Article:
Businesses Beware of TTY Scam

Jenny Fleming sells fountain pens online. She averages 2 to 5 sales a week. The pens sell for hundreds, even thousands of dollars, which is why she was so excited when she got a phone call a few months ago from a man in Georgia wanting a big order.

"I had a TTY operator call me and she said she had someone on the other line," she explains.

TTY is the system used by the deaf or hard of hearing to communicate over the phone.

"The gentleman at the other end was interested in about 6 pens," Jenny explains.

The order totaled 42 hundred dollars.

"I was of course excited. This was a new business. We had only been open a couple of months, so I was ecstatic," Jenny says.

But her excitement soon turned to dread when she learned the whole order was a scam. The customer was using a stolen credit card.

"We're hearing about this across the united states," says Kay Robinson of the Better Business Bureau. She says its an old scam taking on a new life.

Kay says scam artists pretend to be deaf, use TTY operators and stolen credit cards to make large orders. They play on your sympathies, hoping you'll process the order without checking the details, all the while swindling you out of big bucks.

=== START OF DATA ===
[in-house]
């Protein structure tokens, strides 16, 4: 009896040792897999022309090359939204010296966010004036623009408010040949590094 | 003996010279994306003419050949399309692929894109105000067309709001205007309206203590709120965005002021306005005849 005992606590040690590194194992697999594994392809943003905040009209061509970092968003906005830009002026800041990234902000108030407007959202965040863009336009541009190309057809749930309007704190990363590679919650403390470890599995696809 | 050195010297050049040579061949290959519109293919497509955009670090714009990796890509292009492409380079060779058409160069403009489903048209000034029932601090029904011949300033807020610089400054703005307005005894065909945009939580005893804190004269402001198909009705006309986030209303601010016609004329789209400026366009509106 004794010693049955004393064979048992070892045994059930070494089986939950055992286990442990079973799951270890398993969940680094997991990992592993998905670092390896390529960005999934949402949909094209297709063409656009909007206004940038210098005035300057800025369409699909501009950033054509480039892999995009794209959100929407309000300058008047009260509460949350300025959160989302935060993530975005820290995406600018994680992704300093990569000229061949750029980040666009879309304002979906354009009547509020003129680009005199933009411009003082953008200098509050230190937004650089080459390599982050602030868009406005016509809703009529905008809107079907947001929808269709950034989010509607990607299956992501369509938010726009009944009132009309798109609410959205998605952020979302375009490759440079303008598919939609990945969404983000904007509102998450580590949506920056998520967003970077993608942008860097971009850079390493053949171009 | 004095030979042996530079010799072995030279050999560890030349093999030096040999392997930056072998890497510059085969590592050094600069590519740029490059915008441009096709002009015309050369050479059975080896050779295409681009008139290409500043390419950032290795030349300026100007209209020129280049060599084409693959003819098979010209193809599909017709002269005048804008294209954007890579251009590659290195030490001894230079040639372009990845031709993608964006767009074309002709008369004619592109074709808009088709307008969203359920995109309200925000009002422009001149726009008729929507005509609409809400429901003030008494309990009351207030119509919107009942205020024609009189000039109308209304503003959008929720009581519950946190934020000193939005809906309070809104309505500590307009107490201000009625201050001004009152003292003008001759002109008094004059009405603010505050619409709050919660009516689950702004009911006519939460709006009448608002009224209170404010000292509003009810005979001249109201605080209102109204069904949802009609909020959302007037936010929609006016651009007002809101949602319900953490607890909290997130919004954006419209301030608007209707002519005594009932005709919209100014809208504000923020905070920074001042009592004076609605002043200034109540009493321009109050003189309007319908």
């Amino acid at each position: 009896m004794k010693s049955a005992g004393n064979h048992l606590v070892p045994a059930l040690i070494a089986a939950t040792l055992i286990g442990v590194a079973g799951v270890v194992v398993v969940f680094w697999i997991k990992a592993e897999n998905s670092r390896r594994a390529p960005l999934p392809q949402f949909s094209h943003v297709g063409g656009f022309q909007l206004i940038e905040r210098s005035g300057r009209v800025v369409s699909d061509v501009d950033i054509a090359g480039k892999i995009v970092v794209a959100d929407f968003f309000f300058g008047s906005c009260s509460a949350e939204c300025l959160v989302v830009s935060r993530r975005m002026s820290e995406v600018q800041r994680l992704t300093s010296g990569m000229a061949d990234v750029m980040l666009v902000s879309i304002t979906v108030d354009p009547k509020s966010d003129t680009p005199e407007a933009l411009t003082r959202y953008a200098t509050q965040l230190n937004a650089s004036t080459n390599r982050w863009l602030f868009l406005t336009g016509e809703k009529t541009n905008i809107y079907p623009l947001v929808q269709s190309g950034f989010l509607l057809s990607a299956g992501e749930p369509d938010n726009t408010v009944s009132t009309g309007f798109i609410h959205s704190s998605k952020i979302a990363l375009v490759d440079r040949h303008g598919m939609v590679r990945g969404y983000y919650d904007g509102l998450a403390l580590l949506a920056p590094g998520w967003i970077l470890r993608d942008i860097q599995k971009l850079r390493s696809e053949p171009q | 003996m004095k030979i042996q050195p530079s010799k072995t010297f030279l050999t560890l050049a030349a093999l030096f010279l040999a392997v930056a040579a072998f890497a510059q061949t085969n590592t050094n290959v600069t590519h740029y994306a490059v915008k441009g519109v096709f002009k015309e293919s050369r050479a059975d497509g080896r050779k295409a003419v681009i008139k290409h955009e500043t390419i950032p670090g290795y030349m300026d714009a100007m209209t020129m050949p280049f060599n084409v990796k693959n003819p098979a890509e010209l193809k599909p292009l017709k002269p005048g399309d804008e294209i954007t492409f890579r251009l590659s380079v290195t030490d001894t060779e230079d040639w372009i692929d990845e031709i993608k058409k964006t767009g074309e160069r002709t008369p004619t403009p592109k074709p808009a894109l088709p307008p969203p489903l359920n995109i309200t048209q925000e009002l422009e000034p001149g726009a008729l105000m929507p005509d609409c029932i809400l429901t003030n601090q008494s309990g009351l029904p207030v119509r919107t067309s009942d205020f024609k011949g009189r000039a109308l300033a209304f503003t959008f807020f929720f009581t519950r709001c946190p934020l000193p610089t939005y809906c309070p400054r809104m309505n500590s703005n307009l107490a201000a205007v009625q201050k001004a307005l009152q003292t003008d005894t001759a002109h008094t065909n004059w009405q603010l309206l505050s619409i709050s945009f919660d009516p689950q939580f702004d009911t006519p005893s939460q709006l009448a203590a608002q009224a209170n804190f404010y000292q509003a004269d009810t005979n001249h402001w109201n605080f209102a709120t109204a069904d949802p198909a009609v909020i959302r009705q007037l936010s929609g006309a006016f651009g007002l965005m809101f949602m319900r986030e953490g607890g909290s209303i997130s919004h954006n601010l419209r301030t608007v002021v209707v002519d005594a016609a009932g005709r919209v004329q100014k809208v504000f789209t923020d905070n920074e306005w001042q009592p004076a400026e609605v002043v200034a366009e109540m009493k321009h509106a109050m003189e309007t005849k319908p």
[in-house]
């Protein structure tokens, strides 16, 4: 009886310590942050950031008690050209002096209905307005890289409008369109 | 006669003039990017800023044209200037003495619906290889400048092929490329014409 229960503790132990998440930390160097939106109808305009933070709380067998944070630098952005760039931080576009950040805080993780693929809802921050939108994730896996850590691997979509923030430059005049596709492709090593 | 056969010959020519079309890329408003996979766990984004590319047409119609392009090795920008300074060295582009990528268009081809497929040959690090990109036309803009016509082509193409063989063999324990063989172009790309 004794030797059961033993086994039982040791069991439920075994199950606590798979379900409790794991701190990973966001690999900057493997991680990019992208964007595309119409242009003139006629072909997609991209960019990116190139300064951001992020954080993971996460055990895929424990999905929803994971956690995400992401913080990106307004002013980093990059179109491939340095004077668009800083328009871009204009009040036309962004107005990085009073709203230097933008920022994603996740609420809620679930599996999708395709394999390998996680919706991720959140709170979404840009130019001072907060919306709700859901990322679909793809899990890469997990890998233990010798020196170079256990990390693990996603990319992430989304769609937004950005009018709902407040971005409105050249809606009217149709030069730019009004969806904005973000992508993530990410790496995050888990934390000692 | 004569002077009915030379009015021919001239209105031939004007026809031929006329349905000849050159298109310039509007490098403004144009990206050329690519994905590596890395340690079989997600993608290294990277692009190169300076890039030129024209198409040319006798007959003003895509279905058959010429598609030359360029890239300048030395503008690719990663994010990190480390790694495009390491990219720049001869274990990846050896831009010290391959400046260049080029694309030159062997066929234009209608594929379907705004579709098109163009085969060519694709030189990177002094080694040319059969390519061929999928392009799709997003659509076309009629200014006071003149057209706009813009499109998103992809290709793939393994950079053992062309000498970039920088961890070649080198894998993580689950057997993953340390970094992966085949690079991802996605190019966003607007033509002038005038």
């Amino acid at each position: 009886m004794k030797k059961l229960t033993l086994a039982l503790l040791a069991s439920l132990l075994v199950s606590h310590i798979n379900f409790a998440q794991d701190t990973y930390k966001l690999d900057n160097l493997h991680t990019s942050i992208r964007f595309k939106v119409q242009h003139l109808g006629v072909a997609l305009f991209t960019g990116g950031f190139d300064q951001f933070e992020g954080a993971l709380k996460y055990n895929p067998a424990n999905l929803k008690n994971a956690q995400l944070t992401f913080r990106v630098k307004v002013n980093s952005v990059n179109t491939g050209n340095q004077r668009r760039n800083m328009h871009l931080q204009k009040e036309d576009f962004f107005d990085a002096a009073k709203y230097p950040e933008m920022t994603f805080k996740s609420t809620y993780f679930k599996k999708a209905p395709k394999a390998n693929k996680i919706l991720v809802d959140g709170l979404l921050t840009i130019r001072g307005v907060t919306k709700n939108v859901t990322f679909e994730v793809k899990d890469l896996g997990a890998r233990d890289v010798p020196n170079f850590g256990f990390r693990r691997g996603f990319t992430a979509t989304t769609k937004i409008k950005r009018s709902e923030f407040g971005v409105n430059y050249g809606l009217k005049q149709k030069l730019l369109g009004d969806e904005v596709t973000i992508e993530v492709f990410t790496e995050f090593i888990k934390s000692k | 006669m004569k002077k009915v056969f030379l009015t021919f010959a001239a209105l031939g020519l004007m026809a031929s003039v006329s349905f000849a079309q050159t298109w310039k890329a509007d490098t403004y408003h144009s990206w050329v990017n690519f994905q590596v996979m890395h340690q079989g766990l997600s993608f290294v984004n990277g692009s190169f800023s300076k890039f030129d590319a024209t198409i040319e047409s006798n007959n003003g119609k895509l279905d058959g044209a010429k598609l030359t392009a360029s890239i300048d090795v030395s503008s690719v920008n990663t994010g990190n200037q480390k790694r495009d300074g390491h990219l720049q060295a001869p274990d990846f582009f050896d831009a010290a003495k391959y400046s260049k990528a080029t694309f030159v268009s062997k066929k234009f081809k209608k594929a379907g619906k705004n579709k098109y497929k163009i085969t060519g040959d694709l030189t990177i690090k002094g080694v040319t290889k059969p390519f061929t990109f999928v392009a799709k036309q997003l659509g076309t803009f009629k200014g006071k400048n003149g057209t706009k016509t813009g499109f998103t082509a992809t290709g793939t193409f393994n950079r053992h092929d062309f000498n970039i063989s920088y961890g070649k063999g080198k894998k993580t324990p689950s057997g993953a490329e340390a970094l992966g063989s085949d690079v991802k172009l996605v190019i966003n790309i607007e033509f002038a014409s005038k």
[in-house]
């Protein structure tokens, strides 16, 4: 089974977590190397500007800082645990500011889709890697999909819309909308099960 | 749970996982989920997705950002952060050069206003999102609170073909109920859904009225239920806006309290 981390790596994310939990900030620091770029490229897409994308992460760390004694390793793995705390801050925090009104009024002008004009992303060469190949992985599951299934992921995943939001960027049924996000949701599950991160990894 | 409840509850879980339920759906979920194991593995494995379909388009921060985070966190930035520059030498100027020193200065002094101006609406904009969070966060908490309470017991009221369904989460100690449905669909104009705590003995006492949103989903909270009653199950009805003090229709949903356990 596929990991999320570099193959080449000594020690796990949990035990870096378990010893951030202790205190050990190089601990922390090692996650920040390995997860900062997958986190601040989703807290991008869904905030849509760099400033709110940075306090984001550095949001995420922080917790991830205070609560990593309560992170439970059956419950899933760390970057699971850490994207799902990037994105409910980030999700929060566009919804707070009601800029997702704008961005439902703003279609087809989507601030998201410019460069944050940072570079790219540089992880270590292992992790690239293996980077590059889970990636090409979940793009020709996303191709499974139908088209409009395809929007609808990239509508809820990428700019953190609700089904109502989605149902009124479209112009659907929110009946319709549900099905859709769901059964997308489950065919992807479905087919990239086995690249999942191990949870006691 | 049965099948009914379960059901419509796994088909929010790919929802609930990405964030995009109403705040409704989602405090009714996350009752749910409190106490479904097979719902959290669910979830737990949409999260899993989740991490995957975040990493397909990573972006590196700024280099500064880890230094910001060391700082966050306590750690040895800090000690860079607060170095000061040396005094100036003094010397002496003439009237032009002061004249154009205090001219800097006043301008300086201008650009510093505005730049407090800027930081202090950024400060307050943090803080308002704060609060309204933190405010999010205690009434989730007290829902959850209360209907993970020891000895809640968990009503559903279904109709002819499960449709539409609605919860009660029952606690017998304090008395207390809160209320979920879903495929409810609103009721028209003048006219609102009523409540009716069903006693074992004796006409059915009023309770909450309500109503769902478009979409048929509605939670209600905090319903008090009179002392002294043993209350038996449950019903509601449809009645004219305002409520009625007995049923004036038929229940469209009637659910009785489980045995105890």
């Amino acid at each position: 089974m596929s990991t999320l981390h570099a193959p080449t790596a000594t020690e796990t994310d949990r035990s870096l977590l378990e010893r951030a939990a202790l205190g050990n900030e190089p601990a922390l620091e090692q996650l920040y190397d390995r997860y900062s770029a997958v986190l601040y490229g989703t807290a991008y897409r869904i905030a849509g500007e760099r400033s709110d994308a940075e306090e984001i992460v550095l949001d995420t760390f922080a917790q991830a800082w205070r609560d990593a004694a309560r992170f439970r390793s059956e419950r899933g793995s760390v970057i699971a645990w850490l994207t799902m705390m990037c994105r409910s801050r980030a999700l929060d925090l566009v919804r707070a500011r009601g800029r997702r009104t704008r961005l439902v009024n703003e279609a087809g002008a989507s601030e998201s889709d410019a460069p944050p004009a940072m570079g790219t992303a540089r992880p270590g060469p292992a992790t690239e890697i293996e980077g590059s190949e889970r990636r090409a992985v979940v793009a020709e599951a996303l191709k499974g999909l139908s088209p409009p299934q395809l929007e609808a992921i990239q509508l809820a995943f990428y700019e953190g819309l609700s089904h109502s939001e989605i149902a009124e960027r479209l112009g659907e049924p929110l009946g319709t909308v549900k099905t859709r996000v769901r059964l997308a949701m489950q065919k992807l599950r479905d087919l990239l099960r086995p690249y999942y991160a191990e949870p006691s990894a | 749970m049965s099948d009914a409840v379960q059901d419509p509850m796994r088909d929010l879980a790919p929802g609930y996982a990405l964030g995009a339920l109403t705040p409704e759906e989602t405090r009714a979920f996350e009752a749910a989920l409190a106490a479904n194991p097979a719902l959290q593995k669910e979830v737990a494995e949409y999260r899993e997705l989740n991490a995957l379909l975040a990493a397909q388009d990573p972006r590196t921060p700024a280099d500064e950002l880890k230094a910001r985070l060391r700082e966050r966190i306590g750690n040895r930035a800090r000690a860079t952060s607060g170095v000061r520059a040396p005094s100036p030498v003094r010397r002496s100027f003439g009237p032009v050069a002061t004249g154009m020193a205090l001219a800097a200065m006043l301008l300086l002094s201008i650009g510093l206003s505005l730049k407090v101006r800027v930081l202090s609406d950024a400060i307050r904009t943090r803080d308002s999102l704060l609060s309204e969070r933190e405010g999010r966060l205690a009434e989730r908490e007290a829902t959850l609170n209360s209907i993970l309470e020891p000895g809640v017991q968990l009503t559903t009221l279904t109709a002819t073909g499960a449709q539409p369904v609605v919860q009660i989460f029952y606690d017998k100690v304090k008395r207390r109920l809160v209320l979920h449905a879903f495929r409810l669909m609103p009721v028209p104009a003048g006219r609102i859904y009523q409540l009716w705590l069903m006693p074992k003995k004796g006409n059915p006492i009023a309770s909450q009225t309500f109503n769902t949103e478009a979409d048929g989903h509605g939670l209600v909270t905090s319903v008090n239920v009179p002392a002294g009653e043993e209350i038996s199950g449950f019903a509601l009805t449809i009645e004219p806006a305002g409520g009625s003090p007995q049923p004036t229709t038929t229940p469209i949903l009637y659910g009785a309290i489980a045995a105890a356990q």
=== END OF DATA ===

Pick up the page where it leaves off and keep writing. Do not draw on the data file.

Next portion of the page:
"I think when you get a call from an operator helping a hearing impaired customer, you want to help and be accommodating. So often business owners bend over backwards for them," explain s Kay.

Before mailing out the order, Jenny tried to call the customer at home and learned he gave fake information. She now hopes others learn from her and don't make costly mistakes if a TTY operator ever calls them.

The BBB says if you get a call from a TTY operator about an order, always ask for the customer's full name, address and telephone number. Also, ask the customer to provide the name of the issuing bank and its "toll- free customer service number" found on the back of the card.